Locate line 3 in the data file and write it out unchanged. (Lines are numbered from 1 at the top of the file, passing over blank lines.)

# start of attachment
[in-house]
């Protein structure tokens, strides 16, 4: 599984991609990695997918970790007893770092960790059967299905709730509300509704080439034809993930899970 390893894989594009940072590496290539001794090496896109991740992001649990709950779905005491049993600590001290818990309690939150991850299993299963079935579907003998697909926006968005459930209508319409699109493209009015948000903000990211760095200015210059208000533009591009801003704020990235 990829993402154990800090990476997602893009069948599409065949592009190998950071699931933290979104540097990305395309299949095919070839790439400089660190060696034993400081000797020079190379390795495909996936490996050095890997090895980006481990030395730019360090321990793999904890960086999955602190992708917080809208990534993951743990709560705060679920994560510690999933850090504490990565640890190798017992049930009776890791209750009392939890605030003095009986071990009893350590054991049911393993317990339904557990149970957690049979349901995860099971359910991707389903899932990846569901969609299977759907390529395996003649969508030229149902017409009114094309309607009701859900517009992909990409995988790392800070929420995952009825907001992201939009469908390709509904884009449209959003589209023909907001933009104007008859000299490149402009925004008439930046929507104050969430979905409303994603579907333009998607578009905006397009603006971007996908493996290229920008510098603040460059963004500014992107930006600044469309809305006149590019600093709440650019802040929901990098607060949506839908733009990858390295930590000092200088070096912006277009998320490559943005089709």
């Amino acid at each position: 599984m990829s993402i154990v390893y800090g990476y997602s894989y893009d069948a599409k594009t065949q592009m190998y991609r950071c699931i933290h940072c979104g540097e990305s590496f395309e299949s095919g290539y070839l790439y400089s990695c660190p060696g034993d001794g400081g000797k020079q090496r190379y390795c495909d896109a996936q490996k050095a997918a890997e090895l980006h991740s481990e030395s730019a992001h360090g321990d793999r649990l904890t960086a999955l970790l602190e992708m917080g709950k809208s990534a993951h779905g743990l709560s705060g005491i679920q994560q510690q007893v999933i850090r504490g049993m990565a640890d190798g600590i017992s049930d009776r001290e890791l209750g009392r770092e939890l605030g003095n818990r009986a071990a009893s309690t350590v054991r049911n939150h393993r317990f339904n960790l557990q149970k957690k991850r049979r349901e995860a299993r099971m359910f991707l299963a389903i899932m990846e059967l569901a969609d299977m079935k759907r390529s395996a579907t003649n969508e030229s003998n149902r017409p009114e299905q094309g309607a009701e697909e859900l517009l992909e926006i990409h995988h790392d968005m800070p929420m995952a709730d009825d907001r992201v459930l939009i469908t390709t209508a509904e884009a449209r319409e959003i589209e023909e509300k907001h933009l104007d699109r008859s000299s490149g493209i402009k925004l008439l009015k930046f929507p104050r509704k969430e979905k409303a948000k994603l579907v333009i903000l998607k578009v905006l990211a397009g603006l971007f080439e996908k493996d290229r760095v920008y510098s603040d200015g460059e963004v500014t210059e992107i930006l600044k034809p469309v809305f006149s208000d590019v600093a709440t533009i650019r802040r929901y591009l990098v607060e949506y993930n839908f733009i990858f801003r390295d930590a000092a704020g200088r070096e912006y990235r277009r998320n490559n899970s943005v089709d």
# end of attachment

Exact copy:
């Amino acid at each position: 599984m990829s993402i154990v390893y800090g990476y997602s894989y893009d069948a599409k594009t065949q592009m190998y991609r950071c699931i933290h940072c979104g540097e990305s590496f395309e299949s095919g290539y070839l790439y400089s990695c660190p060696g034993d001794g400081g000797k020079q090496r190379y390795c495909d896109a996936q490996k050095a997918a890997e090895l980006h991740s481990e030395s730019a992001h360090g321990d793999r649990l904890t960086a999955l970790l602190e992708m917080g709950k809208s990534a993951h779905g743990l709560s705060g005491i679920q994560q510690q007893v999933i850090r504490g049993m990565a640890d190798g600590i017992s049930d009776r001290e890791l209750g009392r770092e939890l605030g003095n818990r009986a071990a009893s309690t350590v054991r049911n939150h393993r317990f339904n960790l557990q149970k957690k991850r049979r349901e995860a299993r099971m359910f991707l299963a389903i899932m990846e059967l569901a969609d299977m079935k759907r390529s395996a579907t003649n969508e030229s003998n149902r017409p009114e299905q094309g309607a009701e697909e859900l517009l992909e926006i990409h995988h790392d968005m800070p929420m995952a709730d009825d907001r992201v459930l939009i469908t390709t209508a509904e884009a449209r319409e959003i589209e023909e509300k907001h933009l104007d699109r008859s000299s490149g493209i402009k925004l008439l009015k930046f929507p104050r509704k969430e979905k409303a948000k994603l579907v333009i903000l998607k578009v905006l990211a397009g603006l971007f080439e996908k493996d290229r760095v920008y510098s603040d200015g460059e963004v500014t210059e992107i930006l600044k034809p469309v809305f006149s208000d590019v600093a709440t533009i650019r802040r929901y591009l990098v607060e949506y993930n839908f733009i990858f801003r390295d930590a000092a704020g200088r070096e912006y990235r277009r998320n490559n899970s943005v089709d």